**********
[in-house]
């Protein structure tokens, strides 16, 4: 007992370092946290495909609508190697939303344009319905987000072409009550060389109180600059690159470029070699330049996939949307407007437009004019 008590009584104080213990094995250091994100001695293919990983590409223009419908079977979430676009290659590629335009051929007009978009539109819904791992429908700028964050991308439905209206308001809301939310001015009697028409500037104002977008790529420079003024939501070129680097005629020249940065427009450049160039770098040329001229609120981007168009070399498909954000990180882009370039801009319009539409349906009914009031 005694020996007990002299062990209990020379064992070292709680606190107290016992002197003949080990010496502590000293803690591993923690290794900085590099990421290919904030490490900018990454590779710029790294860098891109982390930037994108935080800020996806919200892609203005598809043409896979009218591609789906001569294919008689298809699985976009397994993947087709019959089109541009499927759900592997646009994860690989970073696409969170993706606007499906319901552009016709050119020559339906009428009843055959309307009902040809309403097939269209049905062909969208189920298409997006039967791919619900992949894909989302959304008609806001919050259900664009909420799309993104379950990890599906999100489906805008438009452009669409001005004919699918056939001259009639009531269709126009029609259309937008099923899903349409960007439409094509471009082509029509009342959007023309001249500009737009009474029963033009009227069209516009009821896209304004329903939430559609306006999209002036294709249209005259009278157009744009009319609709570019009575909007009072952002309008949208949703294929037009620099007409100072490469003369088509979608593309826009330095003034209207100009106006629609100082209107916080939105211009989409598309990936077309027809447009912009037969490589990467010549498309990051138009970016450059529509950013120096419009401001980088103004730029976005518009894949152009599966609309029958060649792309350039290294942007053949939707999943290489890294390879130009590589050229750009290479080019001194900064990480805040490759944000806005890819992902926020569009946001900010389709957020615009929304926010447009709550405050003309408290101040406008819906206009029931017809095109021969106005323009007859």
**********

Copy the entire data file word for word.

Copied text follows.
[in-house]
């Protein structure tokens, strides 16, 4: 007992370092946290495909609508190697939303344009319905987000072409009550060389109180600059690159470029070699330049996939949307407007437009004019 008590009584104080213990094995250091994100001695293919990983590409223009419908079977979430676009290659590629335009051929007009978009539109819904791992429908700028964050991308439905209206308001809301939310001015009697028409500037104002977008790529420079003024939501070129680097005629020249940065427009450049160039770098040329001229609120981007168009070399498909954000990180882009370039801009319009539409349906009914009031 005694020996007990002299062990209990020379064992070292709680606190107290016992002197003949080990010496502590000293803690591993923690290794900085590099990421290919904030490490900018990454590779710029790294860098891109982390930037994108935080800020996806919200892609203005598809043409896979009218591609789906001569294919008689298809699985976009397994993947087709019959089109541009499927759900592997646009994860690989970073696409969170993706606007499906319901552009016709050119020559339906009428009843055959309307009902040809309403097939269209049905062909969208189920298409997006039967791919619900992949894909989302959304008609806001919050259900664009909420799309993104379950990890599906999100489906805008438009452009669409001005004919699918056939001259009639009531269709126009029609259309937008099923899903349409960007439409094509471009082509029509009342959007023309001249500009737009009474029963033009009227069209516009009821896209304004329903939430559609306006999209002036294709249209005259009278157009744009009319609709570019009575909007009072952002309008949208949703294929037009620099007409100072490469003369088509979608593309826009330095003034209207100009106006629609100082209107916080939105211009989409598309990936077309027809447009912009037969490589990467010549498309990051138009970016450059529509950013120096419009401001980088103004730029976005518009894949152009599966609309029958060649792309350039290294942007053949939707999943290489890294390879130009590589050229750009290479080019001194900064990480805040490759944000806005890819992902926020569009946001900010389709957020615009929304926010447009709550405050003309408290101040406008819906206009029931017809095109021969106005323009007859």